Adequacy of Punishment in Rape Cases

Rape as defined by the Supreme Court in Bodhisattwa Gautam v. Ms. Shubhra Chakraborty[1] is not only a crime against the body of a woman (victim), it is a crime against the entire society. The Apex Court has further observed, “to many feminists and psychiatrists, rape is less a sexual offence than the act of aggression aimed at degrading and humiliating women”.

It is a crime against the basic human rights and also violates the victim’s most cherished fundamental right, namely the right to life as contained in Article 21[2] of the Indian Constitution.

One of the issues in system is that the rape laws do not, unfortunately, take care of the social aspect of the matter and are inapt in many respects. Furthermore, a large number of the rape cases remain unreported because of the social stigmas and pressures attached to the victim of rape and humiliation and mental torture which she and her family have to suffer during the court trial.

Scenario of Indian Society

In Indian system, it is considered that a crime is committed against the society not only against the victim. And, this is the sole ground for granting punishment to the accused, he is punished on the basis of impact that is formed on the society due to that offence. Felon is not punished on the basis of what consequences does the victim has faced or will face.

Due this concept society may get the justice but the victim often does not. If see towards the case of NIRBHAYA[3], the convicts got the death penalty and majority of the India is happy that finally the justice has been done to the victim. But, what kind of justice this is to the brave NIRBHAYA? She only suffered the pain and torturous acts of those culprits but she did not see them facing all such pains, tortures and humiliation which she faced on that BLACK day. Atleast the culprits must face and feel all that pain and humiliations which they made her to face.

Unfortunately, NIRBHAYA is just one of the numerous rape cases that fortunately got the media attention and due to this media attention got disposed off within 6 years (which is although a long time period but acceptable and fine if we see the Indian Judicial and political system with reference to other pending cases for example BILKISBANO[4] case). There are ‘n’ numbers of rape cases in which even FIR is not filed or even if it is filed then the mouth of the victim and her family shuts up or is made to shut up due to the fear of loss of reputation. Awarding of death penalty is fine in doing justice to the society but in my opinion the culprit must also get to face all those consequences and loss of reputation.

Mr. Justice S. Ratnavel Pandian of the Supreme Court in Madan Gopal Kakkad v. Naval Dubey & anr.[5] observed that, “offenders of the sexual assault who are menace to the civilised society should be mercilessly and inexorably punished in the severest terms”.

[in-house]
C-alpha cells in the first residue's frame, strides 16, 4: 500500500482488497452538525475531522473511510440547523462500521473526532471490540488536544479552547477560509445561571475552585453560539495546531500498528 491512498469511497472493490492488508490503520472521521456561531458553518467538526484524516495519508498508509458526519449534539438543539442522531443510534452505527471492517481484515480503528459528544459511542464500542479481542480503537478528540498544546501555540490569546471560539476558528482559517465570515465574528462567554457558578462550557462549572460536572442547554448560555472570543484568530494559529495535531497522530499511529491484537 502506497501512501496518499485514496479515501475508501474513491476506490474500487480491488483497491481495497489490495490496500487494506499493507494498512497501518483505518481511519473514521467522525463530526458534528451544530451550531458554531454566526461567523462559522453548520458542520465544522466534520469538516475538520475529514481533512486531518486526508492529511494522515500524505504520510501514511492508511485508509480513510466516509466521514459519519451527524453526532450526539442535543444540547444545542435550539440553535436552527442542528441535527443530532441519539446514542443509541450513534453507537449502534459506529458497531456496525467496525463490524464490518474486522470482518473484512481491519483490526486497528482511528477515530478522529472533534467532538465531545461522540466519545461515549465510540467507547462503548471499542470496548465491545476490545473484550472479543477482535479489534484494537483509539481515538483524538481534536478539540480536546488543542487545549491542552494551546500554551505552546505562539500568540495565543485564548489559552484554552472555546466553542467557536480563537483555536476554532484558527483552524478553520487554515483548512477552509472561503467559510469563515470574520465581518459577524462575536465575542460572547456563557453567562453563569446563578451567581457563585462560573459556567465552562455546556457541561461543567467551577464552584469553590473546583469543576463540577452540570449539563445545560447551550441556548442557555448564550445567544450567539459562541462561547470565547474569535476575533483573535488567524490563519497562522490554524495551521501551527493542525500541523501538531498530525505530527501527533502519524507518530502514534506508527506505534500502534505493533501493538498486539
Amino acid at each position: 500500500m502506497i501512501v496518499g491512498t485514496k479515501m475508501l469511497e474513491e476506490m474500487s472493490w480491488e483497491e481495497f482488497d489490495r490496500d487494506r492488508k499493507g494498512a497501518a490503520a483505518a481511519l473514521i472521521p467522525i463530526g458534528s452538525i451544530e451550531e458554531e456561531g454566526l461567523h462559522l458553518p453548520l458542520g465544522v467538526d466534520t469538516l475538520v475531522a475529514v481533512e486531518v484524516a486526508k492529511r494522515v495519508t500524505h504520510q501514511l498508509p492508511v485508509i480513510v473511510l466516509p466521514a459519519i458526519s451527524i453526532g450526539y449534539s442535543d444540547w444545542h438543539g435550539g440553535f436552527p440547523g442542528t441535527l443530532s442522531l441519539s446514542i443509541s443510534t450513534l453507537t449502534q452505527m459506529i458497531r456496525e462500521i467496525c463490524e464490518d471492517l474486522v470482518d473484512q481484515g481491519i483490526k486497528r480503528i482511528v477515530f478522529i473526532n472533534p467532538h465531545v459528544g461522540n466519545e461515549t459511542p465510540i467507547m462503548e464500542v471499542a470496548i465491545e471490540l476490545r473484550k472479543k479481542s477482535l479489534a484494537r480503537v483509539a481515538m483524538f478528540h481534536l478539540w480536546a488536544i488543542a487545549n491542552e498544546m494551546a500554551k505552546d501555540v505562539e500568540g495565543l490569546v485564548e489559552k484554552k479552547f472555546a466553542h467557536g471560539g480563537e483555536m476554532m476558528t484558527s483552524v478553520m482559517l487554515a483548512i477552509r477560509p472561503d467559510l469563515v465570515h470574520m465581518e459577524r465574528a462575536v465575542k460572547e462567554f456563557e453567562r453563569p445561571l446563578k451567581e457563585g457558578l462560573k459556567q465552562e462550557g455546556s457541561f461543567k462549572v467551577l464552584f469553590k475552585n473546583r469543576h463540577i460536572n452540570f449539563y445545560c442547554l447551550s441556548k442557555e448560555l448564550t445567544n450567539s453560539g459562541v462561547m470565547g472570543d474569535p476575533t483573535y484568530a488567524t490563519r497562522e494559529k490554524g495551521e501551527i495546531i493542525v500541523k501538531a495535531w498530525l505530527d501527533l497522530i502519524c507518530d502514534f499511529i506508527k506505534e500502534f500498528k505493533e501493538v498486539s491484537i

This crime destroys the entire psychology of a woman and pushes her into deep emotional crises.[6] If nature of the crime is such, then why don’t we apply the principle of hedonism (i.e., utilitarian theory of pain and pleasure propounded by eminent Jurist Jermy Bentham) .Not only the principle of hedonism must be applied the culprit should be punished through the retributive methods of punishment so that he must feel and come across the similar pain and realise what he did to an innocent person (woman).

Role of Politics

Still, despite of making such legislation, Indian politicians often start their dirty politics and talk about the human rights, basic fundamental rights, needs of the family of culprits. And, try to fill their vote bank behind the curtain of sympathy for the victim and condemnation of the rapist (most often accused because in most cases they are left free) and offering a helping hand to the culprit and his family in the name of humanity and fundamental rights of felons!

[1] AIR 1996 SC 922

[2] ARTICLE 21- Protection of life & personal liberty- No person shall be deprived of his life and personal liberty except according to the procedure established by law

[3] Mukesh & Anr. v. State for NCT of Delhi & Ors. [CRIMINAL APPEAL NOS. 607-608 OF 2017]

[4] cr.appeal.1020­to­1023.09, 487.10, 194.11, 271.11

[5] 1992(3) SCC (204)

[6] Supra, at 1


ABOUT THE AUTHOR

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TESU GUPTA

Tesu Gupta is a third-year B.A.LLB(H) student of Jagan Nath University, Haryana. She has participated in many moot court competitions and paper presentations. Passionate about law and legal research, her area of interest is Arbitration. She has won the intra-university moot court competition and received the ‘Best Presenter’ award.

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